Tag Info

Hot answers tagged

9

The Notation package is not necessary to use an infix form of \[Star] as that is handled automatically. Also I recommend PadRight for constructing your expression (reference Generating a matrix using sublists A and B n times). SetAttributes[Star, HoldFirst] Star[a_List, n_Integer] := PadRight[a, n*Length@a, a] {1, 2}⋆5 (* ⋆ is \[Star] *) {1, 2, ...


7

Unevaluated@Sequence[1, 2]~ConstantArray~10 $\ $ {1, 2, 1, 2, 1, 2, 1, 2, 1, 2, 1, 2, 1, 2, 1, 2, 1, 2, 1, 2} Or using Notation << Notation` Notation[ParsedBoxWrapper[ RowBox[{ RowBox[{"[", "const_", "]"}], "\[Star]", "reps_"}]] \[DoubleLongRightArrow] ParsedBoxWrapper[ RowBox[{ RowBox[{"Unevaluated", "@", RowBox[{"Sequence", "[", "const_", ...


6

Brief? How about this. Define: c = ConstantArray; Now you can get what you want using the infix notation: "a"~c~7 and 10~c~7 With lists {1, 2}~c~7 you'll need to Flatten.


3

I think the comment solution will serve you well: p1 = Join @@ Permutations /@ IntegerPartitions[3, {18}, Range[0, 3]]; result = Cases[p1, Alternatives @@@ Range[0, {1, 3, 3, 1, 3, 3, 1, 3, 3, 1, 3, 3, 1, 3, 3, 1, 3, 3}]]; Testing this (on my loungebook, so I limited both yours and this to indices to u), yours took ~30 seconds and the initial table took ...


3

Probably. A = Array[a, {3, 4}]; functionTable = A + A f@# &; functionTable[x]


2

The second argument to ListInterpolation can either be a range of x-values (assumed to be equally spaced) or a list of x-values corresponding to the list values. So in your case you may simply do ListInterpolation[ pressure[[All,2]] , pressure[[All,1]] ] Or simply use Interpolation[ptopp] for the same result, or InterpolatingPolynomial[ptopp,x] if ...


2

I figured out a way to do what I was trying to do. Turns out the graph is not that interesting b/c the scale explodes so quickly. In anycase, I believe what I have made use of here (the xx[n] construct) is an "indexed object". Manipulate[ formals = Table[xx[n], {n, 1, a}]; data = {#, 1, 6} & /@ formals; t = Table @@ Prepend[data, formals]; pdf ...


2

If it is enough to apply a uniform style to the whole table, then that can be achieved after applying TableForm: data = Transpose[{Range[9, 14], RandomReal[{-5, 20}, 6]}]; Style[ TableForm[data, TableAlignments -> "."], Red, FontFamily -> "Times New Roman", FontSize -> 23 ]


2

One possibility is to use MapIndexed: n = 3; dyn = Table[False, {i, n}]; A = Dynamic@Transpose[{Range[n], dyn}] MapIndexed[Checkbox[Dynamic[dyn[[#2[[1]]]]]] &, Range[n]]


2

Compare the output of this: Table[ Dynamic[i], {i,3}] (* gives {i,i,i} *) with this: Table[ With[{i=i},Dynamic[i]], {i,3}] (* gives {1,2,3} *) Now you can use that: a = Range[3]; Table[ With[{i=i}, Dynamic[ a[[i]] ] ], {i,3}] (* gives {1,2,3} *) Then: a+=1; (* changes output above to {2,3,4} *) Addendum to address question in the comments ...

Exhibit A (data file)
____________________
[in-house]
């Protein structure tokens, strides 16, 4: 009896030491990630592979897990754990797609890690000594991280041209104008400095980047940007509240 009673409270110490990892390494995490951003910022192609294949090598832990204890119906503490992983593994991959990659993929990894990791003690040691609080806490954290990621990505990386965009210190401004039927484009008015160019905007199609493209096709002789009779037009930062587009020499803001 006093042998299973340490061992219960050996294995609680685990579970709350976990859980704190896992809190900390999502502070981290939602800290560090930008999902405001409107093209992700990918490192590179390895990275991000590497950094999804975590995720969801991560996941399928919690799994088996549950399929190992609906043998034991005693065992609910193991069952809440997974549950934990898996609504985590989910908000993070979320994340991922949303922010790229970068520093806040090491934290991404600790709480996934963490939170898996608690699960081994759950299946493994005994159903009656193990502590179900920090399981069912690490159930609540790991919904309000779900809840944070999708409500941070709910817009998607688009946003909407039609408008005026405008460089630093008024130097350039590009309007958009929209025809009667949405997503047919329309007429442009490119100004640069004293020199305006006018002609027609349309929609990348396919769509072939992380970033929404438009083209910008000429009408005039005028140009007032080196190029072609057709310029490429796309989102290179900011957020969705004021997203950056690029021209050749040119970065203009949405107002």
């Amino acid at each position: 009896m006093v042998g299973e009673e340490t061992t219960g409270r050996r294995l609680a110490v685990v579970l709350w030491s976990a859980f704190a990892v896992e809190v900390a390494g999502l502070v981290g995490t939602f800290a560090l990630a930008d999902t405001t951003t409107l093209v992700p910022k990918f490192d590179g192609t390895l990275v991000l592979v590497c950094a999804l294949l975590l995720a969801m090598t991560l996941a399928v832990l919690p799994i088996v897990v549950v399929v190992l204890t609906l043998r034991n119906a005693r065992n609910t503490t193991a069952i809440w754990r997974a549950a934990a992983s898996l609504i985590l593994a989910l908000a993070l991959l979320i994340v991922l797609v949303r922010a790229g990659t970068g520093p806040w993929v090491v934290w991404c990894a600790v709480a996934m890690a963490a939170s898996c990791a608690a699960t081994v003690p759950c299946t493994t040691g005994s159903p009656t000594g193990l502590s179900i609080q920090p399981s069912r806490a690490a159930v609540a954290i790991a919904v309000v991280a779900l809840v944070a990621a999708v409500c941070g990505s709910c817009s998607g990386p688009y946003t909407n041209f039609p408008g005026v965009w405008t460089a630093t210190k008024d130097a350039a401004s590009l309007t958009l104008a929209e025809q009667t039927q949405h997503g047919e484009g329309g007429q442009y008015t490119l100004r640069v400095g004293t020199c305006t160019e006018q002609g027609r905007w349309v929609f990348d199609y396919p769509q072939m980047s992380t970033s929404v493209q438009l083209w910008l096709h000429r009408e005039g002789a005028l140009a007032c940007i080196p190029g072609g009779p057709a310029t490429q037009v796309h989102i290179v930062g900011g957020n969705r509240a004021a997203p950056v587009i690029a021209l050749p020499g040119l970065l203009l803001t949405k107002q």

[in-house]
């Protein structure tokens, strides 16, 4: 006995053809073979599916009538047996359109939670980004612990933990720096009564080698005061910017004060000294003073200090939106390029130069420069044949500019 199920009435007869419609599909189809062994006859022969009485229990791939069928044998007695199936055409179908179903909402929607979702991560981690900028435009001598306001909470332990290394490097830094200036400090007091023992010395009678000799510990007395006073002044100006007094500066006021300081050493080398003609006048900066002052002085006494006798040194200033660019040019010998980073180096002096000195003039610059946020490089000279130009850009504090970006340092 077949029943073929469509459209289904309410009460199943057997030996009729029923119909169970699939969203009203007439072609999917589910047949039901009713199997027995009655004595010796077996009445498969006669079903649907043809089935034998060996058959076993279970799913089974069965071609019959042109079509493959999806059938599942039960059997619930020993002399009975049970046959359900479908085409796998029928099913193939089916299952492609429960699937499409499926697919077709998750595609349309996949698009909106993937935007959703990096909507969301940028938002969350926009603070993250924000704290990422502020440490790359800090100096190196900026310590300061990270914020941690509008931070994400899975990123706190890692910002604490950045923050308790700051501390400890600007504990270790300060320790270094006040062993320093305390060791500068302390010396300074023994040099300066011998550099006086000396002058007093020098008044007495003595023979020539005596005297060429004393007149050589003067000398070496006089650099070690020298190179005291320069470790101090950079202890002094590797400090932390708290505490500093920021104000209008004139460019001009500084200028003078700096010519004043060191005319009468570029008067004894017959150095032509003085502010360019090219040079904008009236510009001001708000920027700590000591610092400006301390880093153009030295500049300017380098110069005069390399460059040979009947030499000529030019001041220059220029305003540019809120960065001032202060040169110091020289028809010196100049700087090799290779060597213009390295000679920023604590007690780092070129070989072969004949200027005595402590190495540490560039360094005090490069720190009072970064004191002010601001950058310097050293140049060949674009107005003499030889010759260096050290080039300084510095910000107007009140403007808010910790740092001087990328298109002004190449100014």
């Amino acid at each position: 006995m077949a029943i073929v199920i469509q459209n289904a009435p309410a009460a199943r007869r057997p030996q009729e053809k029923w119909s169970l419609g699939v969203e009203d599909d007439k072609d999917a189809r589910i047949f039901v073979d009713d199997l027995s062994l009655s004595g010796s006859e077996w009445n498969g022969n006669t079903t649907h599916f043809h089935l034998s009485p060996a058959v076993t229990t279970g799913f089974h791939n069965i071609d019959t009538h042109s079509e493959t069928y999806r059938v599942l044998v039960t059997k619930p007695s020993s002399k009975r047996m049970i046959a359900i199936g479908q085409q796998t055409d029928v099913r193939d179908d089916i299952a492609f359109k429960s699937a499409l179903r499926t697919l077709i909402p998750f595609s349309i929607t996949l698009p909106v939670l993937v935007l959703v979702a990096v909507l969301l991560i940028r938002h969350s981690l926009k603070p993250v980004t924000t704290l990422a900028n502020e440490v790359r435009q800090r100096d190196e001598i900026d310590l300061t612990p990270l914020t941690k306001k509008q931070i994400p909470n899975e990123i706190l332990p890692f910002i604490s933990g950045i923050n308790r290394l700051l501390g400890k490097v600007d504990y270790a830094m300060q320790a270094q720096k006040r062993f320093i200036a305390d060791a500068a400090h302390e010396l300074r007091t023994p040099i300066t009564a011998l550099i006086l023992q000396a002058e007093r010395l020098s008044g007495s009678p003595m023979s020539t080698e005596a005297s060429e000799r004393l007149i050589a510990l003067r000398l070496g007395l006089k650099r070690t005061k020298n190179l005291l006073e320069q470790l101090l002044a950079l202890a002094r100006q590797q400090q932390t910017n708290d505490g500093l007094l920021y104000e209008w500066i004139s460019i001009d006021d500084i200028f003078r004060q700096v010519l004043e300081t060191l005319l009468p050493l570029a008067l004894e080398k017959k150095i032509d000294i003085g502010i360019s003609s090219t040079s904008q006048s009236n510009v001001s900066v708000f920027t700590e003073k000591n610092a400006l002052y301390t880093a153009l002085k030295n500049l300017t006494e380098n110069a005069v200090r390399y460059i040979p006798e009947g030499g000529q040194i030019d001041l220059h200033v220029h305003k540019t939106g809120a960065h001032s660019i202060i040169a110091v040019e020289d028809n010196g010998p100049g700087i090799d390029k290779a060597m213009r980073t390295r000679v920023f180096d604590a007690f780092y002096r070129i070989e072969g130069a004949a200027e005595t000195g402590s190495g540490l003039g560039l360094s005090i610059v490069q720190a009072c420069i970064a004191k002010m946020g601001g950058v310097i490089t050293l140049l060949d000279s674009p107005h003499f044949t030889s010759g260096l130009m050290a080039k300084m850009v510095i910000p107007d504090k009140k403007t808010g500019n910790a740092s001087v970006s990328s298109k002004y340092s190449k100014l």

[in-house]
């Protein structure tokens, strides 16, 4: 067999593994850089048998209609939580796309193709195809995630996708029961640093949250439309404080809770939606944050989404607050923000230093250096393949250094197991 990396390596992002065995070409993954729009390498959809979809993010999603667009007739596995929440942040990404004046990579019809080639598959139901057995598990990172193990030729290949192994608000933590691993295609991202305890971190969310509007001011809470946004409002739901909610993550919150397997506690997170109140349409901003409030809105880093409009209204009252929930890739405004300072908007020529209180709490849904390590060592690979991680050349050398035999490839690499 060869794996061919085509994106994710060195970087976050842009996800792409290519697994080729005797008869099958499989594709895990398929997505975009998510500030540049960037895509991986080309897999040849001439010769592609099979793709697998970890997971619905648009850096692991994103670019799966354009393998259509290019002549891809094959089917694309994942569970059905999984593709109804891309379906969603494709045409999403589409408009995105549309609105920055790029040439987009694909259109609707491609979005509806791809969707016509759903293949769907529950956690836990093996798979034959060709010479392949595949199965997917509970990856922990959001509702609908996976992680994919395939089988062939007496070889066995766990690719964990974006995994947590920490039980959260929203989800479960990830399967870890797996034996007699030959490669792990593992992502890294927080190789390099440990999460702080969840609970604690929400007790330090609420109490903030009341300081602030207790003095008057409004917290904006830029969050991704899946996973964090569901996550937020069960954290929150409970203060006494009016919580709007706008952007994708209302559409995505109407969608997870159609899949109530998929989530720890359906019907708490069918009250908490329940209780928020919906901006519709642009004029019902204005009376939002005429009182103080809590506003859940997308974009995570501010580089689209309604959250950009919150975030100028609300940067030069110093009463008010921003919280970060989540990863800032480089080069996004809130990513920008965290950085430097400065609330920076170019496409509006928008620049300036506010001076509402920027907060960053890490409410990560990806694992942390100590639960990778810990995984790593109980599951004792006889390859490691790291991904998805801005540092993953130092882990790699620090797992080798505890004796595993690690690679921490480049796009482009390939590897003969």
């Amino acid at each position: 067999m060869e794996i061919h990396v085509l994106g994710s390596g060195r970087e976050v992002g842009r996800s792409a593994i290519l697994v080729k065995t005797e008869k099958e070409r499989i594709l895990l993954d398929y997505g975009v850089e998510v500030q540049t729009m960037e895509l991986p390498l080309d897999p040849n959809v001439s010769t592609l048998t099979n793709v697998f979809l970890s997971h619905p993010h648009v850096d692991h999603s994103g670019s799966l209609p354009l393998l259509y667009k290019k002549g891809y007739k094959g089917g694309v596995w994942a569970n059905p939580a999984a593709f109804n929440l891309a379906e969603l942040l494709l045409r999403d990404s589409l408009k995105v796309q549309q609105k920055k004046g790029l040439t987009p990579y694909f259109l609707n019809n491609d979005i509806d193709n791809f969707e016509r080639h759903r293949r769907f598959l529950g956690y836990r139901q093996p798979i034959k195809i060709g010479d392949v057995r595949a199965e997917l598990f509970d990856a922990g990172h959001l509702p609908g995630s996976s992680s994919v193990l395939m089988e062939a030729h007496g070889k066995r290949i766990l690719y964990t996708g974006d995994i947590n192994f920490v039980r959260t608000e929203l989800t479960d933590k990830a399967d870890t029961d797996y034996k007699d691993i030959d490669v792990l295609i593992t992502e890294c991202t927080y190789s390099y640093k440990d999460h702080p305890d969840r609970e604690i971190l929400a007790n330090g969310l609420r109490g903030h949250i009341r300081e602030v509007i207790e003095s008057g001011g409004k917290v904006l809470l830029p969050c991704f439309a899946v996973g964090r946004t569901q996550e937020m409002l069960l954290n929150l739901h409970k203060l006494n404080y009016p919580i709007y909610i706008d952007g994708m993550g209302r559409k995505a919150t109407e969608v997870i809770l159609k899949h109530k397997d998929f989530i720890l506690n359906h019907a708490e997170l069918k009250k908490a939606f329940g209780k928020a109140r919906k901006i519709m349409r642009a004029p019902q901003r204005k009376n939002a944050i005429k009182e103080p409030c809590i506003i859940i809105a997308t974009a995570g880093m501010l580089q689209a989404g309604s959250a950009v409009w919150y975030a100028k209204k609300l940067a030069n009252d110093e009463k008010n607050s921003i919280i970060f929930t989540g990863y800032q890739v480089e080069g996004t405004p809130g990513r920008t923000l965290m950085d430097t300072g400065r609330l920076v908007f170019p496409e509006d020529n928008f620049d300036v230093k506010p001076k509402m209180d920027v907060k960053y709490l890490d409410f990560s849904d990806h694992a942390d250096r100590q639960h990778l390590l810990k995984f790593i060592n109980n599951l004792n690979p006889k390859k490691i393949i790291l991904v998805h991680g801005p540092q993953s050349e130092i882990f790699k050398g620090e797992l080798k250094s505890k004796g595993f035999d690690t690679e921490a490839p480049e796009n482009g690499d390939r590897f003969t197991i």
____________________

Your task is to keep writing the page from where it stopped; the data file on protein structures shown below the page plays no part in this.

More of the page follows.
2

The following function will find the number of loops for a particular variable: countLoopsWithVar[all_, var_] := Count[all, _?(MemberQ[Flatten[List @@@ #, 1], var] &)] For example, countLoopsWithVar[cycles, 1] returns 0; replacing 1 with 2 returns 3. The way it works is to convert from rules to lists and then checks whether the list is ...


1

I don't know if this will save you sufficient memory, but it will certainly cut down your memory use. $HistoryLength = 0; list1 = Flatten[ Table[{i, j, k, l, m, n, o, p, q, r, s, u, v, x, y, z, a, b}, {i, 0, 1}, {j, 0, 3}, {k, 0, 3}, {l, 0, 1}, {m, 0, 3}, {n, 0, 3}, {o, 0, 1}, {p, 0, 3}, {q, 0, 3}, {r, 0, 1}, {s, 0, 3}, {u, 0, 3}, ...


1

This may not be the fastest way, but it's a way: SetSharedFunction[ParallelSow] ParallelSow[expr_] := Sow[expr] Reap[ParallelDo[If[countedQ[i], ParallelSow[f[i]]], {i, 1, 10^7}]] where countedQ[i] is some Boolean function that determines whether f[i] gets added to the accumulated list. Feel free to make improvements. Note that AppendTo scales as $O(n^2)$ ...


1

Perhaps this is what you are looking for. arry = Array[a, {4, 3}] {{a[1, 1], a[1, 2], a[1, 3]}, {a[2, 1], a[2, 2], a[2, 3]}, {a[3, 1], a[3, 2], a[3, 3]}, {a[4, 1], a[4, 2], a[4, 3]}} funcTable = Map[With[{a = #}, Function[x, a (1 + f[x])]] &, arry, {2}]; This shows how the functions in funcTable can be evaluated at an arbitrary value t. ...


1

Try something like this. Also study this to learn how to create a minimal working example: mwe = Table[{j, Table[RandomInteger[10, 3], {i, 1, 36, 1}]}, {j, 1, 25}]; Row[Column[{#[[1]], MatrixForm@#[[2]]} , Center ] & /@ mwe] showing here a smaller version:


1

Here's an alternative take. pdf[n_Integer] := Tally@Flatten@Array[Plus, ConstantArray[6, n]] Manipulate[ListPlot[pdf[n]], {n, 1, 5, 1}] Performance is significantly improved (10 dice is bearable). To get the cdf add memoization (because bruteforce computation is costly, but end result is simple) and have this: pdf[n_Integer] := (pdf[n] = ...


1

Summarizing J.M.'s comments you could use: Do[ f[m] = Table[i/11 + j/m, {i, 5}, {j, 5}], {m, 9, 12} ]; f[11] // MatrixForm $\left( \begin{array}{ccccc} \frac{2}{11} & \frac{3}{11} & \frac{4}{11} & \frac{5}{11} & \frac{6}{11} \\ \frac{3}{11} & \frac{4}{11} & \frac{5}{11} & \frac{6}{11} & \frac{7}{11} \\ \frac{4}{11} ...


1

This is an alternate method, but I rather prefer kale's: FindCol[t_, n_, col_] := t[[Position [t, n][[1, 1]], col]] FindCol[data, 0.049, 3] (* -0.439999 *)



Only top voted, non community-wiki answers of a minimum length are eligible